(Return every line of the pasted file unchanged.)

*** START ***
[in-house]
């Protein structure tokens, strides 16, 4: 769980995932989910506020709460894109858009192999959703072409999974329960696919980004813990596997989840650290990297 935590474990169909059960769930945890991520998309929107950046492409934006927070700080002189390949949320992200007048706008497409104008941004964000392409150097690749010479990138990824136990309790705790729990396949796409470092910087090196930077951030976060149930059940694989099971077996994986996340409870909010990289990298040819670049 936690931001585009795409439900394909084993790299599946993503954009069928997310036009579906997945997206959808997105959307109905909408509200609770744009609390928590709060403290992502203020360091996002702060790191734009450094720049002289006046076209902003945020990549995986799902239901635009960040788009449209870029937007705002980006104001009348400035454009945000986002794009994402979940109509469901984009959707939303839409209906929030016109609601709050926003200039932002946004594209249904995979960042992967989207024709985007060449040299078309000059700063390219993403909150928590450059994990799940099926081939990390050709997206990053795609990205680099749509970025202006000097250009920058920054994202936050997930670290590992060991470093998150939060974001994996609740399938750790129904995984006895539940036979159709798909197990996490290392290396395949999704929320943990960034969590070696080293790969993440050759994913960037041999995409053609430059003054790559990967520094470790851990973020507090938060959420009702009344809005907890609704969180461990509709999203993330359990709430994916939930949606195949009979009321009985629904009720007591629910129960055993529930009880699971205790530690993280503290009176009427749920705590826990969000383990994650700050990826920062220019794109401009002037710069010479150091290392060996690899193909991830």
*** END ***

[in-house]
């Protein structure tokens, strides 16, 4: 769980995932989910506020709460894109858009192999959703072409999974329960696919980004813990596997989840650290990297 935590474990169909059960769930945890991520998309929107950046492409934006927070700080002189390949949320992200007048706008497409104008941004964000392409150097690749010479990138990824136990309790705790729990396949796409470092910087090196930077951030976060149930059940694989099971077996994986996340409870909010990289990298040819670049 936690931001585009795409439900394909084993790299599946993503954009069928997310036009579906997945997206959808997105959307109905909408509200609770744009609390928590709060403290992502203020360091996002702060790191734009450094720049002289006046076209902003945020990549995986799902239901635009960040788009449209870029937007705002980006104001009348400035454009945000986002794009994402979940109509469901984009959707939303839409209906929030016109609601709050926003200039932002946004594209249904995979960042992967989207024709985007060449040299078309000059700063390219993403909150928590450059994990799940099926081939990390050709997206990053795609990205680099749509970025202006000097250009920058920054994202936050997930670290590992060991470093998150939060974001994996609740399938750790129904995984006895539940036979159709798909197990996490290392290396395949999704929320943990960034969590070696080293790969993440050759994913960037041999995409053609430059003054790559990967520094470790851990973020507090938060959420009702009344809005907890609704969180461990509709999203993330359990709430994916939930949606195949009979009321009985629904009720007591629910129960055993529930009880699971205790530690993280503290009176009427749920705590826990969000383990994650700050990826920062220019794109401009002037710069010479150091290392060996690899193909991830």